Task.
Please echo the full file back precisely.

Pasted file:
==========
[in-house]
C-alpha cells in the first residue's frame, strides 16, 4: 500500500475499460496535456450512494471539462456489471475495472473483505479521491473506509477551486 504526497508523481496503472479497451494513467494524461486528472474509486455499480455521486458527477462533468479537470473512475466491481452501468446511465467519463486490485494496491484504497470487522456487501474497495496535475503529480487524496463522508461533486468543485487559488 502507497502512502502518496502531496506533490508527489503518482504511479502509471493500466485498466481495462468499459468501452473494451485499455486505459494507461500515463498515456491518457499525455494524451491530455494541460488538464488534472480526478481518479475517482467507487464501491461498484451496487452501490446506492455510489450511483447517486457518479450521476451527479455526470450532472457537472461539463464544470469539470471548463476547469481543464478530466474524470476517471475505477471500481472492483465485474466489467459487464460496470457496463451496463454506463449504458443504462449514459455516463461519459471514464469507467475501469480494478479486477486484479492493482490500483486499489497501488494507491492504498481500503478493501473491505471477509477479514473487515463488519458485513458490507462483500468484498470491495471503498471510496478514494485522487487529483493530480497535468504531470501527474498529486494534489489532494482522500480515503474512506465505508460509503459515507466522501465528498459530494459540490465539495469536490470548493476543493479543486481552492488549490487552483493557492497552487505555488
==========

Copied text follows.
[in-house]
C-alpha cells in the first residue's frame, strides 16, 4: 500500500475499460496535456450512494471539462456489471475495472473483505479521491473506509477551486 504526497508523481496503472479497451494513467494524461486528472474509486455499480455521486458527477462533468479537470473512475466491481452501468446511465467519463486490485494496491484504497470487522456487501474497495496535475503529480487524496463522508461533486468543485487559488 502507497502512502502518496502531496506533490508527489503518482504511479502509471493500466485498466481495462468499459468501452473494451485499455486505459494507461500515463498515456491518457499525455494524451491530455494541460488538464488534472480526478481518479475517482467507487464501491461498484451496487452501490446506492455510489450511483447517486457518479450521476451527479455526470450532472457537472461539463464544470469539470471548463476547469481543464478530466474524470476517471475505477471500481472492483465485474466489467459487464460496470457496463451496463454506463449504458443504462449514459455516463461519459471514464469507467475501469480494478479486477486484479492493482490500483486499489497501488494507491492504498481500503478493501473491505471477509477479514473487515463488519458485513458490507462483500468484498470491495471503498471510496478514494485522487487529483493530480497535468504531470501527474498529486494534489489532494482522500480515503474512506465505508460509503459515507466522501465528498459530494459540490465539495469536490470548493476543493479543486481552492488549490487552483493557492497552487505555488